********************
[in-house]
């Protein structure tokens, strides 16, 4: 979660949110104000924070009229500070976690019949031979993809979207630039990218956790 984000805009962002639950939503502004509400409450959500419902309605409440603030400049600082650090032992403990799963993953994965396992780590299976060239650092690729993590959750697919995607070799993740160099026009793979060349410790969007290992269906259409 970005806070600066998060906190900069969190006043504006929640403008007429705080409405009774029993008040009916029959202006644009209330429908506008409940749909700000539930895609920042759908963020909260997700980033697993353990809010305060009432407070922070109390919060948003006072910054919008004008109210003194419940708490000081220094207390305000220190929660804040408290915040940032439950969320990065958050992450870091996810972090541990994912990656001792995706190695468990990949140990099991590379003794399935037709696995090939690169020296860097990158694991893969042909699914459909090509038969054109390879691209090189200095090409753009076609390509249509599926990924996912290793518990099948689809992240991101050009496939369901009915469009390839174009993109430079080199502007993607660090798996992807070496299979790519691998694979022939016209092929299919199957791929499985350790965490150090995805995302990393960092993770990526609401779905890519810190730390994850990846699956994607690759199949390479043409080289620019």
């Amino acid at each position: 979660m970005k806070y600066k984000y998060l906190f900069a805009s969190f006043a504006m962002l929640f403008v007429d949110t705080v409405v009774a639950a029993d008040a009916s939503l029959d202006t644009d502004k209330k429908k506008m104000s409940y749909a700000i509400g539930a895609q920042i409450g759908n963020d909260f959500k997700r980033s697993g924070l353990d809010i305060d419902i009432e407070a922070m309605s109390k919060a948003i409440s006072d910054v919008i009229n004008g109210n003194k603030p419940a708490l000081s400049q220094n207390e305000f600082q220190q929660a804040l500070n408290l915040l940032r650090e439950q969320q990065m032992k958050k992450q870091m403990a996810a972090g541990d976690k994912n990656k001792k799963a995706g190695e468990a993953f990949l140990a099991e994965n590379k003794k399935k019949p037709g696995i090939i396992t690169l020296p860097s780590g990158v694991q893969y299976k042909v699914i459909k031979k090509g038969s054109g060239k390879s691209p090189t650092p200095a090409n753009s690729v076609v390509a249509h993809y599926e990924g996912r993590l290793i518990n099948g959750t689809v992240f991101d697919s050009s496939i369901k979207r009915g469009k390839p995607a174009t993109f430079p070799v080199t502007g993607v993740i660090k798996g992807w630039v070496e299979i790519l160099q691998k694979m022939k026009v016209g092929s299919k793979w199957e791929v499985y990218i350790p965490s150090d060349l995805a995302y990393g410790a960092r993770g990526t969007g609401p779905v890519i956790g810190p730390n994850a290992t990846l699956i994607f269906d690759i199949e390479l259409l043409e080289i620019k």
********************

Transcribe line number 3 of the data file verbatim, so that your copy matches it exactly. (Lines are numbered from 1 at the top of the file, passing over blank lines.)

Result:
């Amino acid at each position: 979660m970005k806070y600066k984000y998060l906190f900069a805009s969190f006043a504006m962002l929640f403008v007429d949110t705080v409405v009774a639950a029993d008040a009916s939503l029959d202006t644009d502004k209330k429908k506008m104000s409940y749909a700000i509400g539930a895609q920042i409450g759908n963020d909260f959500k997700r980033s697993g924070l353990d809010i305060d419902i009432e407070a922070m309605s109390k919060a948003i409440s006072d910054v919008i009229n004008g109210n003194k603030p419940a708490l000081s400049q220094n207390e305000f600082q220190q929660a804040l500070n408290l915040l940032r650090e439950q969320q990065m032992k958050k992450q870091m403990a996810a972090g541990d976690k994912n990656k001792k799963a995706g190695e468990a993953f990949l140990a099991e994965n590379k003794k399935k019949p037709g696995i090939i396992t690169l020296p860097s780590g990158v694991q893969y299976k042909v699914i459909k031979k090509g038969s054109g060239k390879s691209p090189t650092p200095a090409n753009s690729v076609v390509a249509h993809y599926e990924g996912r993590l290793i518990n099948g959750t689809v992240f991101d697919s050009s496939i369901k979207r009915g469009k390839p995607a174009t993109f430079p070799v080199t502007g993607v993740i660090k798996g992807w630039v070496e299979i790519l160099q691998k694979m022939k026009v016209g092929s299919k793979w199957e791929v499985y990218i350790p965490s150090d060349l995805a995302y990393g410790a960092r993770g990526t969007g609401p779905v890519i956790g810190p730390n994850a290992t990846l699956i994607f269906d690759i199949e390479l259409l043409e080289i620019k």